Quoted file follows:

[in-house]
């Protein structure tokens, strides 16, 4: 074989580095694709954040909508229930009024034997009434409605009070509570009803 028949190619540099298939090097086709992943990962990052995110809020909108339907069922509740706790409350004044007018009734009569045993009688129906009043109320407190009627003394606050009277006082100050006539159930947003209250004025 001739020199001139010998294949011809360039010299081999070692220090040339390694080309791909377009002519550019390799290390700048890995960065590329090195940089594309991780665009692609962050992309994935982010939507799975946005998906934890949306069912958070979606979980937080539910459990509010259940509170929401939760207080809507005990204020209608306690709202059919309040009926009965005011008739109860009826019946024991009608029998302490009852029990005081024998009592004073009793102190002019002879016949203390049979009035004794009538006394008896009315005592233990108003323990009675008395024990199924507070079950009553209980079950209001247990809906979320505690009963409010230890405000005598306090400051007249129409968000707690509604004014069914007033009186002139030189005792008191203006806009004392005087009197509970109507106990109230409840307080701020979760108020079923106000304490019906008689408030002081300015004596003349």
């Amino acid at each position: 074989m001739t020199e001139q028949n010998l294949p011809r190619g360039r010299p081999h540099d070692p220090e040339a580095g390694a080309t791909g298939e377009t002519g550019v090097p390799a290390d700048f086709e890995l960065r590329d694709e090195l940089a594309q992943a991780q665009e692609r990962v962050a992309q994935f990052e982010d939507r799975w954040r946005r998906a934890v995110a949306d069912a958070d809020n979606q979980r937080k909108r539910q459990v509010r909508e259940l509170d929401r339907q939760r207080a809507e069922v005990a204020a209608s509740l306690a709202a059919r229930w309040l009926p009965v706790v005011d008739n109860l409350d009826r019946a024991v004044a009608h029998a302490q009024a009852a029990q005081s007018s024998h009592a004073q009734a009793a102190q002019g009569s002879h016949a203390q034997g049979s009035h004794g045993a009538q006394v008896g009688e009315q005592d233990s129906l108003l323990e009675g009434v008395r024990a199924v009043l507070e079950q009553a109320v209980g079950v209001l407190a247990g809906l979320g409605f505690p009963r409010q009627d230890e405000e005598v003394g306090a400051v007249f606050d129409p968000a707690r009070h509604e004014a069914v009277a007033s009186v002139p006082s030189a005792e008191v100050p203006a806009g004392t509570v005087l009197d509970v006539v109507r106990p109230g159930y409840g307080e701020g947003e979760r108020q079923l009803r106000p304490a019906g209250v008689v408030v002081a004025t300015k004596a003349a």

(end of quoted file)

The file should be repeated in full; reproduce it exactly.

[in-house]
């Protein structure tokens, strides 16, 4: 074989580095694709954040909508229930009024034997009434409605009070509570009803 028949190619540099298939090097086709992943990962990052995110809020909108339907069922509740706790409350004044007018009734009569045993009688129906009043109320407190009627003394606050009277006082100050006539159930947003209250004025 001739020199001139010998294949011809360039010299081999070692220090040339390694080309791909377009002519550019390799290390700048890995960065590329090195940089594309991780665009692609962050992309994935982010939507799975946005998906934890949306069912958070979606979980937080539910459990509010259940509170929401939760207080809507005990204020209608306690709202059919309040009926009965005011008739109860009826019946024991009608029998302490009852029990005081024998009592004073009793102190002019002879016949203390049979009035004794009538006394008896009315005592233990108003323990009675008395024990199924507070079950009553209980079950209001247990809906979320505690009963409010230890405000005598306090400051007249129409968000707690509604004014069914007033009186002139030189005792008191203006806009004392005087009197509970109507106990109230409840307080701020979760108020079923106000304490019906008689408030002081300015004596003349």
């Amino acid at each position: 074989m001739t020199e001139q028949n010998l294949p011809r190619g360039r010299p081999h540099d070692p220090e040339a580095g390694a080309t791909g298939e377009t002519g550019v090097p390799a290390d700048f086709e890995l960065r590329d694709e090195l940089a594309q992943a991780q665009e692609r990962v962050a992309q994935f990052e982010d939507r799975w954040r946005r998906a934890v995110a949306d069912a958070d809020n979606q979980r937080k909108r539910q459990v509010r909508e259940l509170d929401r339907q939760r207080a809507e069922v005990a204020a209608s509740l306690a709202a059919r229930w309040l009926p009965v706790v005011d008739n109860l409350d009826r019946a024991v004044a009608h029998a302490q009024a009852a029990q005081s007018s024998h009592a004073q009734a009793a102190q002019g009569s002879h016949a203390q034997g049979s009035h004794g045993a009538q006394v008896g009688e009315q005592d233990s129906l108003l323990e009675g009434v008395r024990a199924v009043l507070e079950q009553a109320v209980g079950v209001l407190a247990g809906l979320g409605f505690p009963r409010q009627d230890e405000e005598v003394g306090a400051v007249f606050d129409p968000a707690r009070h509604e004014a069914v009277a007033s009186v002139p006082s030189a005792e008191v100050p203006a806009g004392t509570v005087l009197d509970v006539v109507r106990p109230g159930y409840g307080e701020g947003e979760r108020q079923l009803r106000p304490a019906g209250v008689v408030v002081a004025t300015k004596a003349a």